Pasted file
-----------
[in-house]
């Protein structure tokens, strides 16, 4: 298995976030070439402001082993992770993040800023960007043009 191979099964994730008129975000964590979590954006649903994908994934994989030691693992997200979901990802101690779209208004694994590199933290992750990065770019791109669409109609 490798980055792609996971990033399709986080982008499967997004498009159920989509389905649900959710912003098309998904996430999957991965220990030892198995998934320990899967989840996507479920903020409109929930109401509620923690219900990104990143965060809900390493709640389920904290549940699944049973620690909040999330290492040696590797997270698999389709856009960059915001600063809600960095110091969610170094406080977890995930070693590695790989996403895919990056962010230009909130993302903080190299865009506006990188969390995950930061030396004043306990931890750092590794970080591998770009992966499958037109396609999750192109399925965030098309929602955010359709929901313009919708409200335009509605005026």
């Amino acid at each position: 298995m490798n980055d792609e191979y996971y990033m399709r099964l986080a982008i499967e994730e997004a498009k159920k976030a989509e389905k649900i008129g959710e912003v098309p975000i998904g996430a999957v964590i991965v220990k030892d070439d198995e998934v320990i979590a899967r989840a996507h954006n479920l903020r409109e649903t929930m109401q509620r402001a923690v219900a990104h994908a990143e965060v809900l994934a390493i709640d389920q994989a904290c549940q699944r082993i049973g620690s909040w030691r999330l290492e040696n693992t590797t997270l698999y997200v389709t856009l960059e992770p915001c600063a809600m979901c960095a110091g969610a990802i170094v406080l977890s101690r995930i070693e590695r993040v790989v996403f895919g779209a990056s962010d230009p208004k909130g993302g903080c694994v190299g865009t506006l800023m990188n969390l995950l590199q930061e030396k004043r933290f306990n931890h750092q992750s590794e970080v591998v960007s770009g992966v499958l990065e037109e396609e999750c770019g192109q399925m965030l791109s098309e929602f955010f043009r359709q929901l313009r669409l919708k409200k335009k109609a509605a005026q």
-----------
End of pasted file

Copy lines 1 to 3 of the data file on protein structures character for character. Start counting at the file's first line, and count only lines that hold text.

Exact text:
[in-house]
């Protein structure tokens, strides 16, 4: 298995976030070439402001082993992770993040800023960007043009 191979099964994730008129975000964590979590954006649903994908994934994989030691693992997200979901990802101690779209208004694994590199933290992750990065770019791109669409109609 490798980055792609996971990033399709986080982008499967997004498009159920989509389905649900959710912003098309998904996430999957991965220990030892198995998934320990899967989840996507479920903020409109929930109401509620923690219900990104990143965060809900390493709640389920904290549940699944049973620690909040999330290492040696590797997270698999389709856009960059915001600063809600960095110091969610170094406080977890995930070693590695790989996403895919990056962010230009909130993302903080190299865009506006990188969390995950930061030396004043306990931890750092590794970080591998770009992966499958037109396609999750192109399925965030098309929602955010359709929901313009919708409200335009509605005026």
């Amino acid at each position: 298995m490798n980055d792609e191979y996971y990033m399709r099964l986080a982008i499967e994730e997004a498009k159920k976030a989509e389905k649900i008129g959710e912003v098309p975000i998904g996430a999957v964590i991965v220990k030892d070439d198995e998934v320990i979590a899967r989840a996507h954006n479920l903020r409109e649903t929930m109401q509620r402001a923690v219900a990104h994908a990143e965060v809900l994934a390493i709640d389920q994989a904290c549940q699944r082993i049973g620690s909040w030691r999330l290492e040696n693992t590797t997270l698999y997200v389709t856009l960059e992770p915001c600063a809600m979901c960095a110091g969610a990802i170094v406080l977890s101690r995930i070693e590695r993040v790989v996403f895919g779209a990056s962010d230009p208004k909130g993302g903080c694994v190299g865009t506006l800023m990188n969390l995950l590199q930061e030396k004043r933290f306990n931890h750092q992750s590794e970080v591998v960007s770009g992966v499958l990065e037109e396609e999750c770019g192109q399925m965030l791109s098309e929602f955010f043009r359709q929901l313009r669409l919708k409200k335009k109609a509605a005026q």